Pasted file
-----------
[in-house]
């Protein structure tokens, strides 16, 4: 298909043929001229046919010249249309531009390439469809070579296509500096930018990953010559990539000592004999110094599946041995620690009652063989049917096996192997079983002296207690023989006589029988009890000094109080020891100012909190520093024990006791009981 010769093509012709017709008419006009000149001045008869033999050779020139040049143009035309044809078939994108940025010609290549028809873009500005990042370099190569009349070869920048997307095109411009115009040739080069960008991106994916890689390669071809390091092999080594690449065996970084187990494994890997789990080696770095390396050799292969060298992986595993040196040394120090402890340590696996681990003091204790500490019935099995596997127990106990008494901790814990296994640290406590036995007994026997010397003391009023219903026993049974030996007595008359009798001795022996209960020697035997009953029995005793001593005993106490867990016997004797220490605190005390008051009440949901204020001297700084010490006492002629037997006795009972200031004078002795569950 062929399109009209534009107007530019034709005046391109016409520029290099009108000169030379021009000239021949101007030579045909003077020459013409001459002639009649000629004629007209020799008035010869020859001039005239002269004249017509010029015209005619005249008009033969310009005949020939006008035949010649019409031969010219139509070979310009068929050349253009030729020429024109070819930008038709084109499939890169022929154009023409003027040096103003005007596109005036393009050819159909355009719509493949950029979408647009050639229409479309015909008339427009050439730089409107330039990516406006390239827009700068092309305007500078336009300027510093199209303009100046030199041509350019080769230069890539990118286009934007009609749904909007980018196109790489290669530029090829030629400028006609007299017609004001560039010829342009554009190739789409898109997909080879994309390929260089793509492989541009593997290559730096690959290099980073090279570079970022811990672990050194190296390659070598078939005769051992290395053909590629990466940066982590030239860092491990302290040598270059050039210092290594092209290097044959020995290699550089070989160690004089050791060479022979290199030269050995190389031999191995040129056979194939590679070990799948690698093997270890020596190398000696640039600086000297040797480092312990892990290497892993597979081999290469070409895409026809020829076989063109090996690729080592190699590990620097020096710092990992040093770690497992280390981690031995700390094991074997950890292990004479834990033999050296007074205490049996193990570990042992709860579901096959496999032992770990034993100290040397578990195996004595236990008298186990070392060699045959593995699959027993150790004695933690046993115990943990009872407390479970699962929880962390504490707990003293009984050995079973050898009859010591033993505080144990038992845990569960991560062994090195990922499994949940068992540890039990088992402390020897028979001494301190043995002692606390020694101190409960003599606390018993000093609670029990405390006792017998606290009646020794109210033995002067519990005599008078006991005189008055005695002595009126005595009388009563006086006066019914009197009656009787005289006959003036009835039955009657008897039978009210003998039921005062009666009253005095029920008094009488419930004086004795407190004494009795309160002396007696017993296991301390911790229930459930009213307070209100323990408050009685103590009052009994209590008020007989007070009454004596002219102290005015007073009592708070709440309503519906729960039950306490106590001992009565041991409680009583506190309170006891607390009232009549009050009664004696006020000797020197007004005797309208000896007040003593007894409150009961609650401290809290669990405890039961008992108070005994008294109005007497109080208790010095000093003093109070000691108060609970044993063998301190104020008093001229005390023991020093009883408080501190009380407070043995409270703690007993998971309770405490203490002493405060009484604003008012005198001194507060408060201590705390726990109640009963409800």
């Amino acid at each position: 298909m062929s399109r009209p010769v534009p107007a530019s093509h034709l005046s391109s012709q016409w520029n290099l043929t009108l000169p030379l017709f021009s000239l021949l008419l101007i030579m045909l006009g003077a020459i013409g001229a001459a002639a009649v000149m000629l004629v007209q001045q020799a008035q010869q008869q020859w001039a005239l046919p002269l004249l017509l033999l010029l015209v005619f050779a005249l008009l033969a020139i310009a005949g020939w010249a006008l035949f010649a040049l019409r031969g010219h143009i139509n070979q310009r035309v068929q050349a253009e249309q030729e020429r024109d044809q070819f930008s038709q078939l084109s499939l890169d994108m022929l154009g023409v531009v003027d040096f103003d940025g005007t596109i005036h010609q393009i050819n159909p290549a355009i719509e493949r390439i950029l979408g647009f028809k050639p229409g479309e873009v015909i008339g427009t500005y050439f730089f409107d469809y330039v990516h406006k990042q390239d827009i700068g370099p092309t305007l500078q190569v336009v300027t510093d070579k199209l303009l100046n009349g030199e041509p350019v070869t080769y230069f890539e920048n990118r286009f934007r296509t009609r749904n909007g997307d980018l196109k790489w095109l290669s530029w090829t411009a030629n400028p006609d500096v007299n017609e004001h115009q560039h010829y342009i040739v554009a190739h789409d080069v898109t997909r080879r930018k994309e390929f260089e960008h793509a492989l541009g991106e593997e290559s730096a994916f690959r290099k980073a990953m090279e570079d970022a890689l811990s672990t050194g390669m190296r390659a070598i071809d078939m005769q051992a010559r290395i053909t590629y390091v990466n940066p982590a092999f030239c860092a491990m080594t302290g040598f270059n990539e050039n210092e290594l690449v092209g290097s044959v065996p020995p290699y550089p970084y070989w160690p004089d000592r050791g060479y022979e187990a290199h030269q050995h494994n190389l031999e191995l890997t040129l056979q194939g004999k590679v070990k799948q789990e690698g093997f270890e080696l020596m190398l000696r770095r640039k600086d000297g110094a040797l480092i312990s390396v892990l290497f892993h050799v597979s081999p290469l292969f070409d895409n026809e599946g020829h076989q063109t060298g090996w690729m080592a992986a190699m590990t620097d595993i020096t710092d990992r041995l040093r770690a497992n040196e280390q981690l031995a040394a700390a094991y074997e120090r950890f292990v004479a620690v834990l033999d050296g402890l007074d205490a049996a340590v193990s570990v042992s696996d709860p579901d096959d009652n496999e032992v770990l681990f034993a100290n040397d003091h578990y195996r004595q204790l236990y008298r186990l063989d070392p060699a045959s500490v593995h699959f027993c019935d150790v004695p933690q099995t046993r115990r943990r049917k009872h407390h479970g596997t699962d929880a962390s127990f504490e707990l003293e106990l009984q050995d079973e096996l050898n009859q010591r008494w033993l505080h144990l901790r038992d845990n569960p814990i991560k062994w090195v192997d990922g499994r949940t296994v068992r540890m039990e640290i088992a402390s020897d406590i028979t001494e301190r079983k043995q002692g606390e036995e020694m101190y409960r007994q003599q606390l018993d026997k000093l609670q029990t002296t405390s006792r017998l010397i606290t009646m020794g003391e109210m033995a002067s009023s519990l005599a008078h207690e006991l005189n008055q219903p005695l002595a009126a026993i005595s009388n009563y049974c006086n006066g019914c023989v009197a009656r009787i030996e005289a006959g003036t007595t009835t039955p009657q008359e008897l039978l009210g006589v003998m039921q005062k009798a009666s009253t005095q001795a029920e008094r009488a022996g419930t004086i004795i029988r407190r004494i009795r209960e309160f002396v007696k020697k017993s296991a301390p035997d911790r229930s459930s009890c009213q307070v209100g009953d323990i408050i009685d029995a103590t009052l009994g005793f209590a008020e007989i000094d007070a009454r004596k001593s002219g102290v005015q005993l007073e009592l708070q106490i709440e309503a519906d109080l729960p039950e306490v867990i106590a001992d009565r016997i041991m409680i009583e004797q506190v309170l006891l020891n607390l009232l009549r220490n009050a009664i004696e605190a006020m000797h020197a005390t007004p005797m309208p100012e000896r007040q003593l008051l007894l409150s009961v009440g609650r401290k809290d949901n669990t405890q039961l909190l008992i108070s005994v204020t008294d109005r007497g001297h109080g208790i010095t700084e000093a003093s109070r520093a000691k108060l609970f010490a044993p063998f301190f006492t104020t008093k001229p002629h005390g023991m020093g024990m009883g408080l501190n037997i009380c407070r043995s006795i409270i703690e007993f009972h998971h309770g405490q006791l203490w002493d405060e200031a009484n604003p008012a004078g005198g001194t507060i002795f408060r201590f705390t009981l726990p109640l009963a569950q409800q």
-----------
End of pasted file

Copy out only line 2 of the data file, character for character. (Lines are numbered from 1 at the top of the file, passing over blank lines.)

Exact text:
């Protein structure tokens, strides 16, 4: 298909043929001229046919010249249309531009390439469809070579296509500096930018990953010559990539000592004999110094599946041995620690009652063989049917096996192997079983002296207690023989006589029988009890000094109080020891100012909190520093024990006791009981 010769093509012709017709008419006009000149001045008869033999050779020139040049143009035309044809078939994108940025010609290549028809873009500005990042370099190569009349070869920048997307095109411009115009040739080069960008991106994916890689390669071809390091092999080594690449065996970084187990494994890997789990080696770095390396050799292969060298992986595993040196040394120090402890340590696996681990003091204790500490019935099995596997127990106990008494901790814990296994640290406590036995007994026997010397003391009023219903026993049974030996007595008359009798001795022996209960020697035997009953029995005793001593005993106490867990016997004797220490605190005390008051009440949901204020001297700084010490006492002629037997006795009972200031004078002795569950 062929399109009209534009107007530019034709005046391109016409520029290099009108000169030379021009000239021949101007030579045909003077020459013409001459002639009649000629004629007209020799008035010869020859001039005239002269004249017509010029015209005619005249008009033969310009005949020939006008035949010649019409031969010219139509070979310009068929050349253009030729020429024109070819930008038709084109499939890169022929154009023409003027040096103003005007596109005036393009050819159909355009719509493949950029979408647009050639229409479309015909008339427009050439730089409107330039990516406006390239827009700068092309305007500078336009300027510093199209303009100046030199041509350019080769230069890539990118286009934007009609749904909007980018196109790489290669530029090829030629400028006609007299017609004001560039010829342009554009190739789409898109997909080879994309390929260089793509492989541009593997290559730096690959290099980073090279570079970022811990672990050194190296390659070598078939005769051992290395053909590629990466940066982590030239860092491990302290040598270059050039210092290594092209290097044959020995290699550089070989160690004089050791060479022979290199030269050995190389031999191995040129056979194939590679070990799948690698093997270890020596190398000696640039600086000297040797480092312990892990290497892993597979081999290469070409895409026809020829076989063109090996690729080592190699590990620097020096710092990992040093770690497992280390981690031995700390094991074997950890292990004479834990033999050296007074205490049996193990570990042992709860579901096959496999032992770990034993100290040397578990195996004595236990008298186990070392060699045959593995699959027993150790004695933690046993115990943990009872407390479970699962929880962390504490707990003293009984050995079973050898009859010591033993505080144990038992845990569960991560062994090195990922499994949940068992540890039990088992402390020897028979001494301190043995002692606390020694101190409960003599606390018993000093609670029990405390006792017998606290009646020794109210033995002067519990005599008078006991005189008055005695002595009126005595009388009563006086006066019914009197009656009787005289006959003036009835039955009657008897039978009210003998039921005062009666009253005095029920008094009488419930004086004795407190004494009795309160002396007696017993296991301390911790229930459930009213307070209100323990408050009685103590009052009994209590008020007989007070009454004596002219102290005015007073009592708070709440309503519906729960039950306490106590001992009565041991409680009583506190309170006891607390009232009549009050009664004696006020000797020197007004005797309208000896007040003593007894409150009961609650401290809290669990405890039961008992108070005994008294109005007497109080208790010095000093003093109070000691108060609970044993063998301190104020008093001229005390023991020093009883408080501190009380407070043995409270703690007993998971309770405490203490002493405060009484604003008012005198001194507060408060201590705390726990109640009963409800």